The Telegraph
Since 1st March, 1999
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Demand call to stress

The investment count is climbing, new companies are setting up shop and more jobs are being created. The attrition rate is rising, the fatigue factor is growing and the health hazards are on a high.

The outsourcing boom is already taking a toll on the critical component of human resources in the fledgling IT enabled services (ITES) industry, primarily call centres.

'The job offers me decent money, but the stress involved is unbearable. I don't know how long I will be able to cope with the pressure,' says a 20-something employee of a leading international call centre.

Night shifts, daily targets, prying eyes of team leaders, regular performance monitoring and the potential threat of being pushed into training mode are turning call centres into pressure cookers. Complaints range from the physical to the psychological, from backache to depression, eye problems to frustration.

'People think they can't cope and that's why they drop out. Attrition rate in the city has crossed the comfortable 30 per cent mark in the past 12 months,' says Sunny Bhattacharya of Technable Solutions, which runs both voice and non-voice courses for aspiring employees of the ITES industry.

Over 4,000 people, of the 7,000-odd workforce in the ITES sector, are engaged in more than 10 call centres in the city. The average age-group is 19 to 25, with another 5,000 jobs expected to be created in the next 18 months.

While Technable's Bhattacharya blames the stress factor as the prime reason for the rise in attrition from 15 to 20 per cent just a year ago, Kiran Karnik of Nasscom points out that 'a vast majority' has remained in the industry even after quitting one particular organisation.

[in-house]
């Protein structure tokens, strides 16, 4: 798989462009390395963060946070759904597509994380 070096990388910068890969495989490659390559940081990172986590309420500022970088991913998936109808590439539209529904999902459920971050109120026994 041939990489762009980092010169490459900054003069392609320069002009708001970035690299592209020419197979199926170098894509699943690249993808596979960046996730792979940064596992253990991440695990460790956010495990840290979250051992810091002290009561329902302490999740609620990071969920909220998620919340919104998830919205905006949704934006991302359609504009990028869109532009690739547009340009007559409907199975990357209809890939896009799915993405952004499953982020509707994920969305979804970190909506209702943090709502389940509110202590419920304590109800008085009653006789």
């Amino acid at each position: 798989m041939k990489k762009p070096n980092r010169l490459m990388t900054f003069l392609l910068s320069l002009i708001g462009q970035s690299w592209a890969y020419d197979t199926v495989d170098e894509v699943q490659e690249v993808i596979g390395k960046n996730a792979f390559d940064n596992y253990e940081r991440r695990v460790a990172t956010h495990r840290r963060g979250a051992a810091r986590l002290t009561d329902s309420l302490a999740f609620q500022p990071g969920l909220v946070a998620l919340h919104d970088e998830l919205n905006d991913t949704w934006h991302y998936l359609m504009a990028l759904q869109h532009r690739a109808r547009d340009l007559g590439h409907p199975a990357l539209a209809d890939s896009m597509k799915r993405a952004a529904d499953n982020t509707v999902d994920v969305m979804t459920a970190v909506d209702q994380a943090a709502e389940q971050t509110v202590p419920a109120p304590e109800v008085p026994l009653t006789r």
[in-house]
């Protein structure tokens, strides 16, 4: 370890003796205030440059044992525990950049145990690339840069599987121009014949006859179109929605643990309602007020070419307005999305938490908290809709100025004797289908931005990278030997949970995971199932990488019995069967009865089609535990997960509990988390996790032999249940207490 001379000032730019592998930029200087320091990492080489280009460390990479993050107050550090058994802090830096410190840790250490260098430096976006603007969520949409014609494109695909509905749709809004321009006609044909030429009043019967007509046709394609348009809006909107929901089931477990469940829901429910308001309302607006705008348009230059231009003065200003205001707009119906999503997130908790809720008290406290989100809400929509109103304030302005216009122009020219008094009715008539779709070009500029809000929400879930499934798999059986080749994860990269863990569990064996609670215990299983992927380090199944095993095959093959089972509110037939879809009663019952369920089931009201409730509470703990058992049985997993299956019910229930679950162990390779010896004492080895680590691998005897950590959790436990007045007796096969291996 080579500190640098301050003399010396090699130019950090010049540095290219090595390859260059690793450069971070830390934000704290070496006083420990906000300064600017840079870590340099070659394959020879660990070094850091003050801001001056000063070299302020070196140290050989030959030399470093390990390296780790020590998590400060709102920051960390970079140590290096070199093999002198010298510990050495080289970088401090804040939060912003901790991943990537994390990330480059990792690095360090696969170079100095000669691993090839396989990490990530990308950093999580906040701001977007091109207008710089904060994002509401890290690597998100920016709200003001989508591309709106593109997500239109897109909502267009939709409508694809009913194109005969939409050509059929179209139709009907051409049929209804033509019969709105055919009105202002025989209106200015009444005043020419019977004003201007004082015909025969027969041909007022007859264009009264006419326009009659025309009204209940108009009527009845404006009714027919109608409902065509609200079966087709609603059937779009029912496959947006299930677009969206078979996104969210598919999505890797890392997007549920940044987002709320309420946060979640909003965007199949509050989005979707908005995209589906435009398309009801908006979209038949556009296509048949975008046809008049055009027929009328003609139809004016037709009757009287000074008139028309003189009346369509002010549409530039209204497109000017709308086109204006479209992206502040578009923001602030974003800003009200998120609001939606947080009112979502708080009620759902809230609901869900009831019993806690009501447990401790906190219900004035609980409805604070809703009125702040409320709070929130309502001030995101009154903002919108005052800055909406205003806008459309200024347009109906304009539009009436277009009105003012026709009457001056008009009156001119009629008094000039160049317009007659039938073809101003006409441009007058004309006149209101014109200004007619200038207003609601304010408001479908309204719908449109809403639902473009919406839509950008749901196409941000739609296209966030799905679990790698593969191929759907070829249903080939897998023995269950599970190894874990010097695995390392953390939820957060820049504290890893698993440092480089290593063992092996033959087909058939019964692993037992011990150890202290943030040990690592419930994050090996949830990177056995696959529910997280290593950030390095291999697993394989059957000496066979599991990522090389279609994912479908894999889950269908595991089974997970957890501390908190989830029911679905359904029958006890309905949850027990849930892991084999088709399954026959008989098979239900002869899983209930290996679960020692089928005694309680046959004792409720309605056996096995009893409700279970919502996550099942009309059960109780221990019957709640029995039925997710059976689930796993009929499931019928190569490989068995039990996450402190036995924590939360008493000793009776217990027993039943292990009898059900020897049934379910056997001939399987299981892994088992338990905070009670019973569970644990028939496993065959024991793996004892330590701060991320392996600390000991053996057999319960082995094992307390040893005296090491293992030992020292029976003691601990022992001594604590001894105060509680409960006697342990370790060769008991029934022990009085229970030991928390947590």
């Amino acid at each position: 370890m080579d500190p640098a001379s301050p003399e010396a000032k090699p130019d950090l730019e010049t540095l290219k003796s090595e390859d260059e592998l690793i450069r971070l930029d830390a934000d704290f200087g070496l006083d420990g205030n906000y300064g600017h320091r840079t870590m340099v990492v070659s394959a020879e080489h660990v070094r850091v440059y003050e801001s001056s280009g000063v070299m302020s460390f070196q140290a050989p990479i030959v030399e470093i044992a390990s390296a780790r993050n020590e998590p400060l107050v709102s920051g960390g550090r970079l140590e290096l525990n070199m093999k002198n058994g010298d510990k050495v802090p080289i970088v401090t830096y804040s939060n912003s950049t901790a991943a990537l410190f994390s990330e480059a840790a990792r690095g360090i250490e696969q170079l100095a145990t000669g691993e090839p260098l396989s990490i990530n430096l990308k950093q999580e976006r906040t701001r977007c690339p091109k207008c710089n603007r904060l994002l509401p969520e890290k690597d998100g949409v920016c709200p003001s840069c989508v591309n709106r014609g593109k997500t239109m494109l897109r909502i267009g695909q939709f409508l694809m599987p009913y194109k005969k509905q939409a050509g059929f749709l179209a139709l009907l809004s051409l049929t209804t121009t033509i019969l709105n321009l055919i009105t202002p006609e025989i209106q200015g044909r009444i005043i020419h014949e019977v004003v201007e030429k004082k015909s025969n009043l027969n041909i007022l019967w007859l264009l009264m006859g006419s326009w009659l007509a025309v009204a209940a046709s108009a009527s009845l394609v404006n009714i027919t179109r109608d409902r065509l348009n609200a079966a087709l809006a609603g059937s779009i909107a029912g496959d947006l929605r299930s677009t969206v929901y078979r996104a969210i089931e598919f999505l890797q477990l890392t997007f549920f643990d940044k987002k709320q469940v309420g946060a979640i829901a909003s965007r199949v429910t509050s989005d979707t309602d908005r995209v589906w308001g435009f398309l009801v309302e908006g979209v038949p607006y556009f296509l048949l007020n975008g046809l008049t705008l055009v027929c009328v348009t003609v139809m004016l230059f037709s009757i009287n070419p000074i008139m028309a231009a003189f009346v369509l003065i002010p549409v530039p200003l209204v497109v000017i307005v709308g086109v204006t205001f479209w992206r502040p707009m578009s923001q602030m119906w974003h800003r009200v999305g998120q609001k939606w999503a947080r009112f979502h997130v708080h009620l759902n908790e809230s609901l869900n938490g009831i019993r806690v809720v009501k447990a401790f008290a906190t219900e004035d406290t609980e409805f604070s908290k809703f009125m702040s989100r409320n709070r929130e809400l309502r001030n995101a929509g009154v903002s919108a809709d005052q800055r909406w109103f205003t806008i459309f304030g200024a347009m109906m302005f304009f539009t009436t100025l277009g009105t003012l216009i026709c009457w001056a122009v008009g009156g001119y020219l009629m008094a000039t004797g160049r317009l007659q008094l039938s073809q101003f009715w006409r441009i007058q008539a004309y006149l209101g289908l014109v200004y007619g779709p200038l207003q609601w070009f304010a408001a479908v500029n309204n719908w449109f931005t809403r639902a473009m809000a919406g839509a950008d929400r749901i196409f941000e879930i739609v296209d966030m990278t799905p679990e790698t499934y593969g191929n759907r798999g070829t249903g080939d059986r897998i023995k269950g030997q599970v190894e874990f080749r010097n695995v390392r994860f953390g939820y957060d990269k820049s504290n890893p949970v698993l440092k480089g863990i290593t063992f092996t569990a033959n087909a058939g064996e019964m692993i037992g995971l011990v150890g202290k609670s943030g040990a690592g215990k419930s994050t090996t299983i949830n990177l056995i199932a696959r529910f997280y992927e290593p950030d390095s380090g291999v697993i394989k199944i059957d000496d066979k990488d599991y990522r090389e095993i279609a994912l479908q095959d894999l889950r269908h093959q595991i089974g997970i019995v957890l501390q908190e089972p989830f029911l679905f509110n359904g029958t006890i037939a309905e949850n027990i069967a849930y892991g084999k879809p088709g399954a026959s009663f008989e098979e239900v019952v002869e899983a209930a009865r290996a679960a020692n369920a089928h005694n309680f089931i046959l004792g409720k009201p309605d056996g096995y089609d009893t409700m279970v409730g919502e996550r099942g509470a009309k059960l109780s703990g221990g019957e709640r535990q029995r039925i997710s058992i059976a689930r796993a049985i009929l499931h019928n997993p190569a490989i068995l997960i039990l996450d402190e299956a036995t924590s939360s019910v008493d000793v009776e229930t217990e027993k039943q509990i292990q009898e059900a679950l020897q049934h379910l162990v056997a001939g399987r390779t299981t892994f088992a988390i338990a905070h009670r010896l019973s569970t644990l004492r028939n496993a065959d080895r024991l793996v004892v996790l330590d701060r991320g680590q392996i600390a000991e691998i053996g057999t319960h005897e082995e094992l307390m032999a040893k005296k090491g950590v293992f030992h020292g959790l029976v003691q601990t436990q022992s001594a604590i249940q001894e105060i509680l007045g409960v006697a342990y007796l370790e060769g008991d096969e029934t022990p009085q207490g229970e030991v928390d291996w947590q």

'Rise in attrition rate is a concern, but I think it has more to do with growth in the industry and availability of opportunities,' said the president of the apex body of IT and ITES companies in the country.

Karnik, however, admitted that a call centre job, like 'that of a wicket-keeper', is 'demanding' and so add-on training programmes could equip employees to handle stress.

Spokespersons of some of the call centres in the city said de-stressing of employees was becoming a priority. Besides counselling and special training programmes, they are also offering exciting sops, from regular outings to free entry into night clubs.

Linking the stress factor to work timings, Aditya Bajoria of Vishnu Solutions says: 'Working in night shifts is bound to create problems. But we try our best to minimise the impact by talking to them and giving them timely breaks.'

BNK e-Solutions, one of the first call centres in the city, also has its own ways of de-stressing employees. According to Suresh Menon, chief operating officer, the incidence of stress has been minimised by taking extra care of employees concerns.

'These days, people are talking about shifting from BPO to knowledge process outsourcing. Making that transition will not be easy if the companies fail to help their employees in tackling these problems,' sums up IT secretary G. D. Gautama.

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